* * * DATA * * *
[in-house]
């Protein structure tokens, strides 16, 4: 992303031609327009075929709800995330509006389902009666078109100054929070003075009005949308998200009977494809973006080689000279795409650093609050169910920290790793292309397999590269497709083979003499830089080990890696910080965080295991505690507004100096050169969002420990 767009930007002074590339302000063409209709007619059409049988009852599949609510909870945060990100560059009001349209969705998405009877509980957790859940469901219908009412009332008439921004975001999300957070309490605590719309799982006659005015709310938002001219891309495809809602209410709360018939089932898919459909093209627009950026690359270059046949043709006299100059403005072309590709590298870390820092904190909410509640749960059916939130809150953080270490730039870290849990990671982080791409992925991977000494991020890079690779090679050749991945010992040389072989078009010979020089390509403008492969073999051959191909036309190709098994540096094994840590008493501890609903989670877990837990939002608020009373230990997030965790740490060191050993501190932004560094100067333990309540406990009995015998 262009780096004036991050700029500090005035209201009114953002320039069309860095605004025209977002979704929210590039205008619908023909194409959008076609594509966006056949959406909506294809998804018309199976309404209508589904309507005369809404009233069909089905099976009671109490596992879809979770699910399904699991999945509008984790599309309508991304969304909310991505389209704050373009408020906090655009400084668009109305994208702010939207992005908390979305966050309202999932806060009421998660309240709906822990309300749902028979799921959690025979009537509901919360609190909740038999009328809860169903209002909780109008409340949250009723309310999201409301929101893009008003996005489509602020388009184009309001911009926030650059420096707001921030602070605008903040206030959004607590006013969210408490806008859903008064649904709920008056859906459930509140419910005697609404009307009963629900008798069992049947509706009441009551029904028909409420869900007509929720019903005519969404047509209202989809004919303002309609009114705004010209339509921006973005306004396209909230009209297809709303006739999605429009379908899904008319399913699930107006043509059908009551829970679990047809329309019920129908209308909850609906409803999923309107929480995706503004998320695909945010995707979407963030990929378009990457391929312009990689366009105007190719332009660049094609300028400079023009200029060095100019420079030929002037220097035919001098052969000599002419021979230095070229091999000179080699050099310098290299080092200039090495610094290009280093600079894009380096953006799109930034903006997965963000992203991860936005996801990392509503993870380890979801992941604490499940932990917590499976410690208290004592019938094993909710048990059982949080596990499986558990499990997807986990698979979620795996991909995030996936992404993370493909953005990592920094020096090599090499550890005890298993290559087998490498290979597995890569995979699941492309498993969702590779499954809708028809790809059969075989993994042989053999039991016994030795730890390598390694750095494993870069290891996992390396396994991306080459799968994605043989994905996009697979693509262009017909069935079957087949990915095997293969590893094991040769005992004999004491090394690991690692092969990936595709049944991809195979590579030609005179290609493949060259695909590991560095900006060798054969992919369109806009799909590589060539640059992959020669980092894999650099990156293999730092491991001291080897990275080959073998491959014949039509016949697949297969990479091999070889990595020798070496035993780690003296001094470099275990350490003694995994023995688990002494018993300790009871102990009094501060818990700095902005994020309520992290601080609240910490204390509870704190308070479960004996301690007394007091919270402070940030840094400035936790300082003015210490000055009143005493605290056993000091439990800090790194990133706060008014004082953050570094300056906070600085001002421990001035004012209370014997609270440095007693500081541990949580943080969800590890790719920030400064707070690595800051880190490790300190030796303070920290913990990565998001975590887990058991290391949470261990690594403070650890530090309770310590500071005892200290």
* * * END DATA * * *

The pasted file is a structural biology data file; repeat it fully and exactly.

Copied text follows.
[in-house]
């Protein structure tokens, strides 16, 4: 992303031609327009075929709800995330509006389902009666078109100054929070003075009005949308998200009977494809973006080689000279795409650093609050169910920290790793292309397999590269497709083979003499830089080990890696910080965080295991505690507004100096050169969002420990 767009930007002074590339302000063409209709007619059409049988009852599949609510909870945060990100560059009001349209969705998405009877509980957790859940469901219908009412009332008439921004975001999300957070309490605590719309799982006659005015709310938002001219891309495809809602209410709360018939089932898919459909093209627009950026690359270059046949043709006299100059403005072309590709590298870390820092904190909410509640749960059916939130809150953080270490730039870290849990990671982080791409992925991977000494991020890079690779090679050749991945010992040389072989078009010979020089390509403008492969073999051959191909036309190709098994540096094994840590008493501890609903989670877990837990939002608020009373230990997030965790740490060191050993501190932004560094100067333990309540406990009995015998 262009780096004036991050700029500090005035209201009114953002320039069309860095605004025209977002979704929210590039205008619908023909194409959008076609594509966006056949959406909506294809998804018309199976309404209508589904309507005369809404009233069909089905099976009671109490596992879809979770699910399904699991999945509008984790599309309508991304969304909310991505389209704050373009408020906090655009400084668009109305994208702010939207992005908390979305966050309202999932806060009421998660309240709906822990309300749902028979799921959690025979009537509901919360609190909740038999009328809860169903209002909780109008409340949250009723309310999201409301929101893009008003996005489509602020388009184009309001911009926030650059420096707001921030602070605008903040206030959004607590006013969210408490806008859903008064649904709920008056859906459930509140419910005697609404009307009963629900008798069992049947509706009441009551029904028909409420869900007509929720019903005519969404047509209202989809004919303002309609009114705004010209339509921006973005306004396209909230009209297809709303006739999605429009379908899904008319399913699930107006043509059908009551829970679990047809329309019920129908209308909850609906409803999923309107929480995706503004998320695909945010995707979407963030990929378009990457391929312009990689366009105007190719332009660049094609300028400079023009200029060095100019420079030929002037220097035919001098052969000599002419021979230095070229091999000179080699050099310098290299080092200039090495610094290009280093600079894009380096953006799109930034903006997965963000992203991860936005996801990392509503993870380890979801992941604490499940932990917590499976410690208290004592019938094993909710048990059982949080596990499986558990499990997807986990698979979620795996991909995030996936992404993370493909953005990592920094020096090599090499550890005890298993290559087998490498290979597995890569995979699941492309498993969702590779499954809708028809790809059969075989993994042989053999039991016994030795730890390598390694750095494993870069290891996992390396396994991306080459799968994605043989994905996009697979693509262009017909069935079957087949990915095997293969590893094991040769005992004999004491090394690991690692092969990936595709049944991809195979590579030609005179290609493949060259695909590991560095900006060798054969992919369109806009799909590589060539640059992959020669980092894999650099990156293999730092491991001291080897990275080959073998491959014949039509016949697949297969990479091999070889990595020798070496035993780690003296001094470099275990350490003694995994023995688990002494018993300790009871102990009094501060818990700095902005994020309520992290601080609240910490204390509870704190308070479960004996301690007394007091919270402070940030840094400035936790300082003015210490000055009143005493605290056993000091439990800090790194990133706060008014004082953050570094300056906070600085001002421990001035004012209370014997609270440095007693500081541990949580943080969800590890790719920030400064707070690595800051880190490790300190030796303070920290913990990565998001975590887990058991290391949470261990690594403070650890530090309770310590500071005892200290």